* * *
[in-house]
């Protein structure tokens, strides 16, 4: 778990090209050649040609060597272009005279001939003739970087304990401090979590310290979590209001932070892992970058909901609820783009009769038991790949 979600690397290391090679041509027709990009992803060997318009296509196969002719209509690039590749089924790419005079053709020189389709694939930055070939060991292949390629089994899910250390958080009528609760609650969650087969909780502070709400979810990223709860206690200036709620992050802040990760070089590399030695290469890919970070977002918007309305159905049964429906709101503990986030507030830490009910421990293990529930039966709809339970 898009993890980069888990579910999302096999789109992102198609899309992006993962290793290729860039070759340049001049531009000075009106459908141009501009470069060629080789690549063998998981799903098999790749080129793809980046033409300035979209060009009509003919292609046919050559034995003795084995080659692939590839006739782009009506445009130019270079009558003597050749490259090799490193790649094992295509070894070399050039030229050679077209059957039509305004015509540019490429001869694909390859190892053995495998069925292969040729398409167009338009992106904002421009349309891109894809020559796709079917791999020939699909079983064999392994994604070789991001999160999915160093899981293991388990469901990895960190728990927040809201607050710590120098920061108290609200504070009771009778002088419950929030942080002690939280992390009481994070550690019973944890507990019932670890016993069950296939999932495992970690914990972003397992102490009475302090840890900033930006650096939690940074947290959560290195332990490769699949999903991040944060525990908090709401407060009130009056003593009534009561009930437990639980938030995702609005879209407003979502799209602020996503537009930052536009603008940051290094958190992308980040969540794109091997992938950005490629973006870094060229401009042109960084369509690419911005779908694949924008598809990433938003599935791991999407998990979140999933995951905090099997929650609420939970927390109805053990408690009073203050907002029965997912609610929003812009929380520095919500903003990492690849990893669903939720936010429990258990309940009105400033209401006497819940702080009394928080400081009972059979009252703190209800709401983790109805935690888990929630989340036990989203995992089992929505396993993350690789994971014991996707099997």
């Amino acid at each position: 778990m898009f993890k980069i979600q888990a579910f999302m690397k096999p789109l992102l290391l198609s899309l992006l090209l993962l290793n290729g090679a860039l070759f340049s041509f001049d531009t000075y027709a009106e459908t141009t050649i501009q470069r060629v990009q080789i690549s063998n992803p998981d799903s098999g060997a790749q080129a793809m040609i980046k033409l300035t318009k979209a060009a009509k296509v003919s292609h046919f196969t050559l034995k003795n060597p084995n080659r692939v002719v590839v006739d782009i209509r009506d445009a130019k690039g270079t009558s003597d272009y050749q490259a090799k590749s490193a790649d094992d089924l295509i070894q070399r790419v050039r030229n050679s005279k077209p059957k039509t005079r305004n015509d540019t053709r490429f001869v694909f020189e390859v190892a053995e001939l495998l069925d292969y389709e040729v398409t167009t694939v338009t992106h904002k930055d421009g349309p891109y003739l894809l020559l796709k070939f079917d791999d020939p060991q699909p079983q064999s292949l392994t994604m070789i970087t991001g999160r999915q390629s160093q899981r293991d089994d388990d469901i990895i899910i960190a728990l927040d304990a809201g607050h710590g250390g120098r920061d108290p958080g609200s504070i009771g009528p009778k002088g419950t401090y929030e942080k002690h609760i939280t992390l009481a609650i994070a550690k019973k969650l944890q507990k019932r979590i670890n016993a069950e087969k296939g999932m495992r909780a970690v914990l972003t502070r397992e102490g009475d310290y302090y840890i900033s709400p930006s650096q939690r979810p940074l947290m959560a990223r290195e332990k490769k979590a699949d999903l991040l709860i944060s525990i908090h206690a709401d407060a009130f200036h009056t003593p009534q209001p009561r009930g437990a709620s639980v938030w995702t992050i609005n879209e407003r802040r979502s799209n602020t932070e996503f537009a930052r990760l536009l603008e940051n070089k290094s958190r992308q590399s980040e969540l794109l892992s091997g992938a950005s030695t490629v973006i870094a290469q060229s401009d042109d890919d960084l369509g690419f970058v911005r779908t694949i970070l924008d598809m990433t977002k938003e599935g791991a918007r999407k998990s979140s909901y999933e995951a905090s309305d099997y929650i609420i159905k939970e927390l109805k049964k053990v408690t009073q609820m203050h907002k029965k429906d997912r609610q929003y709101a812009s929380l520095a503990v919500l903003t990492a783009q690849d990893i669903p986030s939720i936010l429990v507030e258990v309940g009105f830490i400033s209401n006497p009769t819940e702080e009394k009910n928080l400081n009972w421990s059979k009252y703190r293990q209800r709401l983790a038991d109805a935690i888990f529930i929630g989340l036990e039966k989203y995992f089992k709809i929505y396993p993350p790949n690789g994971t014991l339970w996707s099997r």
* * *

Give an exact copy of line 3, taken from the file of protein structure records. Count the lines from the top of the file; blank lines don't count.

């Amino acid at each position: 778990m898009f993890k980069i979600q888990a579910f999302m690397k096999p789109l992102l290391l198609s899309l992006l090209l993962l290793n290729g090679a860039l070759f340049s041509f001049d531009t000075y027709a009106e459908t141009t050649i501009q470069r060629v990009q080789i690549s063998n992803p998981d799903s098999g060997a790749q080129a793809m040609i980046k033409l300035t318009k979209a060009a009509k296509v003919s292609h046919f196969t050559l034995k003795n060597p084995n080659r692939v002719v590839v006739d782009i209509r009506d445009a130019k690039g270079t009558s003597d272009y050749q490259a090799k590749s490193a790649d094992d089924l295509i070894q070399r790419v050039r030229n050679s005279k077209p059957k039509t005079r305004n015509d540019t053709r490429f001869v694909f020189e390859v190892a053995e001939l495998l069925d292969y389709e040729v398409t167009t694939v338009t992106h904002k930055d421009g349309p891109y003739l894809l020559l796709k070939f079917d791999d020939p060991q699909p079983q064999s292949l392994t994604m070789i970087t991001g999160r999915q390629s160093q899981r293991d089994d388990d469901i990895i899910i960190a728990l927040d304990a809201g607050h710590g250390g120098r920061d108290p958080g609200s504070i009771g009528p009778k002088g419950t401090y929030e942080k002690h609760i939280t992390l009481a609650i994070a550690k019973k969650l944890q507990k019932r979590i670890n016993a069950e087969k296939g999932m495992r909780a970690v914990l972003t502070r397992e102490g009475d310290y302090y840890i900033s709400p930006s650096q939690r979810p940074l947290m959560a990223r290195e332990k490769k979590a699949d999903l991040l709860i944060s525990i908090h206690a709401d407060a009130f200036h009056t003593p009534q209001p009561r009930g437990a709620s639980v938030w995702t992050i609005n879209e407003r802040r979502s799209n602020t932070e996503f537009a930052r990760l536009l603008e940051n070089k290094s958190r992308q590399s980040e969540l794109l892992s091997g992938a950005s030695t490629v973006i870094a290469q060229s401009d042109d890919d960084l369509g690419f970058v911005r779908t694949i970070l924008d598809m990433t977002k938003e599935g791991a918007r999407k998990s979140s909901y999933e995951a905090s309305d099997y929650i609420i159905k939970e927390l109805k049964k053990v408690t009073q609820m203050h907002k029965k429906d997912r609610q929003y709101a812009s929380l520095a503990v919500l903003t990492a783009q690849d990893i669903p986030s939720i936010l429990v507030e258990v309940g009105f830490i400033s209401n006497p009769t819940e702080e009394k009910n928080l400081n009972w421990s059979k009252y703190r293990q209800r709401l983790a038991d109805a935690i888990f529930i929630g989340l036990e039966k989203y995992f089992k709809i929505y396993p993350p790949n690789g994971t014991l339970w996707s099997r």